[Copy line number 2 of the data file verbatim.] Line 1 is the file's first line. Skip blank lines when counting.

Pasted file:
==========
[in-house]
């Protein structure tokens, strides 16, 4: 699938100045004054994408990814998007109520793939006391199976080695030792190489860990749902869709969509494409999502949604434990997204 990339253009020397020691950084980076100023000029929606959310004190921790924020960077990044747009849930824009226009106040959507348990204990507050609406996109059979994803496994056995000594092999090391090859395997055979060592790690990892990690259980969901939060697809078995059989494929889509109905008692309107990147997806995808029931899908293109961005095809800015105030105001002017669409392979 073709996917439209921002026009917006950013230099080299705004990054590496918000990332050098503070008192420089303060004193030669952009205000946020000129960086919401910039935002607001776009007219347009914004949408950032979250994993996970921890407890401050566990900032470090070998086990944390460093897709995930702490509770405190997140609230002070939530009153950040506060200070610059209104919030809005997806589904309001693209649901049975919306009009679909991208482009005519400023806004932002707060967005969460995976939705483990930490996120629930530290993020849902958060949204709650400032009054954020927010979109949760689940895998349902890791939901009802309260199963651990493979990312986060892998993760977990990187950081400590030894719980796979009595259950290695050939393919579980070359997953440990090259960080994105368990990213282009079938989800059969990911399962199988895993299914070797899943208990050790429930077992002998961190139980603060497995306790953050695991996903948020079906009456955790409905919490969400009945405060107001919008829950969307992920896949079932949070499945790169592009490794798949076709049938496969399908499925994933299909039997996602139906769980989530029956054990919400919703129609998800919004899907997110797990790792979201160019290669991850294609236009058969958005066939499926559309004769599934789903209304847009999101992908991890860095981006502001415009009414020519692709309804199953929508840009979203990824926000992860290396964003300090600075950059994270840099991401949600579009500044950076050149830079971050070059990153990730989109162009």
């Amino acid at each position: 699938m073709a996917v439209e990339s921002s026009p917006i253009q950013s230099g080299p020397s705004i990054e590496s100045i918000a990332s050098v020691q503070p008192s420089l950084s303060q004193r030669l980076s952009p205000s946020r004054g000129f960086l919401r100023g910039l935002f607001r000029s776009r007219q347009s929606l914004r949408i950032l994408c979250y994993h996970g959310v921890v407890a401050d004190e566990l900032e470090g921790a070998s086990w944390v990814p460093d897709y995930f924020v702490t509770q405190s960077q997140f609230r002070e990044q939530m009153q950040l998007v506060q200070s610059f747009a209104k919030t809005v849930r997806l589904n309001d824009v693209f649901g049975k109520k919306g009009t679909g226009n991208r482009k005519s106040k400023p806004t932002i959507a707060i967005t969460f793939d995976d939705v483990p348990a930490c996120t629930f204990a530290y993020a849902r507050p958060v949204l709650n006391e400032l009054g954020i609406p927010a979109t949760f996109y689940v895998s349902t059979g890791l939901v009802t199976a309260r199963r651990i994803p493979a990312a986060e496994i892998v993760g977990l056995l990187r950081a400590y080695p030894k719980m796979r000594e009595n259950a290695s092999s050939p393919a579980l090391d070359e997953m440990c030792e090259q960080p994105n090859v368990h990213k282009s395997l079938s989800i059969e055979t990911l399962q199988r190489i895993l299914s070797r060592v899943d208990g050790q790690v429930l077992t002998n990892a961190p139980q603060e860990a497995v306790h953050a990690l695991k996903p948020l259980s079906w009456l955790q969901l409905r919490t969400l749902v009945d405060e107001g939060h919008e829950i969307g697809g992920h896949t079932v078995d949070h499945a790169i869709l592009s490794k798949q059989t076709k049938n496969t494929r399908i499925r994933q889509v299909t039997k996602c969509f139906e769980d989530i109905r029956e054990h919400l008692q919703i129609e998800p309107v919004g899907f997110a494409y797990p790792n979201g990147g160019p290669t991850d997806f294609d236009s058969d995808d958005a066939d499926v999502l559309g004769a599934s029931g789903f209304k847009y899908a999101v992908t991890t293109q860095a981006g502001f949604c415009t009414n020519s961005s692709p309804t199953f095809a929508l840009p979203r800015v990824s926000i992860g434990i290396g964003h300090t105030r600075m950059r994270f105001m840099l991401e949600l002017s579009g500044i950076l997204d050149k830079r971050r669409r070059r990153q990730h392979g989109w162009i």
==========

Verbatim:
């Protein structure tokens, strides 16, 4: 699938100045004054994408990814998007109520793939006391199976080695030792190489860990749902869709969509494409999502949604434990997204 990339253009020397020691950084980076100023000029929606959310004190921790924020960077990044747009849930824009226009106040959507348990204990507050609406996109059979994803496994056995000594092999090391090859395997055979060592790690990892990690259980969901939060697809078995059989494929889509109905008692309107990147997806995808029931899908293109961005095809800015105030105001002017669409392979 073709996917439209921002026009917006950013230099080299705004990054590496918000990332050098503070008192420089303060004193030669952009205000946020000129960086919401910039935002607001776009007219347009914004949408950032979250994993996970921890407890401050566990900032470090070998086990944390460093897709995930702490509770405190997140609230002070939530009153950040506060200070610059209104919030809005997806589904309001693209649901049975919306009009679909991208482009005519400023806004932002707060967005969460995976939705483990930490996120629930530290993020849902958060949204709650400032009054954020927010979109949760689940895998349902890791939901009802309260199963651990493979990312986060892998993760977990990187950081400590030894719980796979009595259950290695050939393919579980070359997953440990090259960080994105368990990213282009079938989800059969990911399962199988895993299914070797899943208990050790429930077992002998961190139980603060497995306790953050695991996903948020079906009456955790409905919490969400009945405060107001919008829950969307992920896949079932949070499945790169592009490794798949076709049938496969399908499925994933299909039997996602139906769980989530029956054990919400919703129609998800919004899907997110797990790792979201160019290669991850294609236009058969958005066939499926559309004769599934789903209304847009999101992908991890860095981006502001415009009414020519692709309804199953929508840009979203990824926000992860290396964003300090600075950059994270840099991401949600579009500044950076050149830079971050070059990153990730989109162009």